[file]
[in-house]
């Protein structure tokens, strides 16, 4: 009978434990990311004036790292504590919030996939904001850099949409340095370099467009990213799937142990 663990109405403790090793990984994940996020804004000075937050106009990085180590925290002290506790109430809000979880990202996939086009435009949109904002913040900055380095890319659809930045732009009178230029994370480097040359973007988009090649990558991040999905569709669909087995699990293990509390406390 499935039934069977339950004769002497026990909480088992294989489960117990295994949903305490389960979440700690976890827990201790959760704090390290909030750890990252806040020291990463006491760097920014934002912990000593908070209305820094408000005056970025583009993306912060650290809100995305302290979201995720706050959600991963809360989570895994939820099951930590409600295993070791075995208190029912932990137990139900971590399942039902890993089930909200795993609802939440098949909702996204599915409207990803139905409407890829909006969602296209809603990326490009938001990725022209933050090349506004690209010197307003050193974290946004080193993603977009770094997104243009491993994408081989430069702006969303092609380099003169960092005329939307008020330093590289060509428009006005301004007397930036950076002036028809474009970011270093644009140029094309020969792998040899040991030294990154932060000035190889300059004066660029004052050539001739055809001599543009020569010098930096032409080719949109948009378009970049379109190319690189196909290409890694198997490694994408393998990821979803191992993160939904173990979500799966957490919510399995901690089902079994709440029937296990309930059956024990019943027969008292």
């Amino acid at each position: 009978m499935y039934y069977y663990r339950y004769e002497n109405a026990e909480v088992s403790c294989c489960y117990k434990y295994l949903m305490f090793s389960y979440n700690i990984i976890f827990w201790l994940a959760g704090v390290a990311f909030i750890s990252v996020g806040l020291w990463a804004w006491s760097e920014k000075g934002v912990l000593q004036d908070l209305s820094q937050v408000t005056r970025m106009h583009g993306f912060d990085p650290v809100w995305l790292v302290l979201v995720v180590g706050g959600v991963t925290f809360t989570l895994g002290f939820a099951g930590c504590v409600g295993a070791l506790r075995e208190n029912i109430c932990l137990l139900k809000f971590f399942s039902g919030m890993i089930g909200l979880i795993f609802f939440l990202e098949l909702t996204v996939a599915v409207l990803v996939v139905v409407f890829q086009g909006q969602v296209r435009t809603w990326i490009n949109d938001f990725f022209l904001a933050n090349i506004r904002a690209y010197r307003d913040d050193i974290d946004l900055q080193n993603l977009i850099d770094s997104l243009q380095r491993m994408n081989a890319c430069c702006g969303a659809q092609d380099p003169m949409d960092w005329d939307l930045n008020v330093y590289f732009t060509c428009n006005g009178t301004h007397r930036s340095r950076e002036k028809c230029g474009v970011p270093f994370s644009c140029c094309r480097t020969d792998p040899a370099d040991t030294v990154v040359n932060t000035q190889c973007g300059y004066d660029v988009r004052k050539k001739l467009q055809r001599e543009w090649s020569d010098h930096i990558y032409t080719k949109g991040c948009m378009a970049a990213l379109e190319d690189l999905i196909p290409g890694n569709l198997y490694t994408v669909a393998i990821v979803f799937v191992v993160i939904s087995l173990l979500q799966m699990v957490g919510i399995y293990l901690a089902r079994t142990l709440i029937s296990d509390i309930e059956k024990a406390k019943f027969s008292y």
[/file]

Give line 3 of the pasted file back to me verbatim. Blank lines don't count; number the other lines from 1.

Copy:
């Amino acid at each position: 009978m499935y039934y069977y663990r339950y004769e002497n109405a026990e909480v088992s403790c294989c489960y117990k434990y295994l949903m305490f090793s389960y979440n700690i990984i976890f827990w201790l994940a959760g704090v390290a990311f909030i750890s990252v996020g806040l020291w990463a804004w006491s760097e920014k000075g934002v912990l000593q004036d908070l209305s820094q937050v408000t005056r970025m106009h583009g993306f912060d990085p650290v809100w995305l790292v302290l979201v995720v180590g706050g959600v991963t925290f809360t989570l895994g002290f939820a099951g930590c504590v409600g295993a070791l506790r075995e208190n029912i109430c932990l137990l139900k809000f971590f399942s039902g919030m890993i089930g909200l979880i795993f609802f939440l990202e098949l909702t996204v996939a599915v409207l990803v996939v139905v409407f890829q086009g909006q969602v296209r435009t809603w990326i490009n949109d938001f990725f022209l904001a933050n090349i506004r904002a690209y010197r307003d913040d050193i974290d946004l900055q080193n993603l977009i850099d770094s997104l243009q380095r491993m994408n081989a890319c430069c702006g969303a659809q092609d380099p003169m949409d960092w005329d939307l930045n008020v330093y590289f732009t060509c428009n006005g009178t301004h007397r930036s340095r950076e002036k028809c230029g474009v970011p270093f994370s644009c140029c094309r480097t020969d792998p040899a370099d040991t030294v990154v040359n932060t000035q190889c973007g300059y004066d660029v988009r004052k050539k001739l467009q055809r001599e543009w090649s020569d010098h930096i990558y032409t080719k949109g991040c948009m378009a970049a990213l379109e190319d690189l999905i196909p290409g890694n569709l198997y490694t994408v669909a393998i990821v979803f799937v191992v993160i939904s087995l173990l979500q799966m699990v957490g919510i399995y293990l901690a089902r079994t142990l709440i029937s296990d509390i309930e059956k024990a406390k019943f027969s008292y």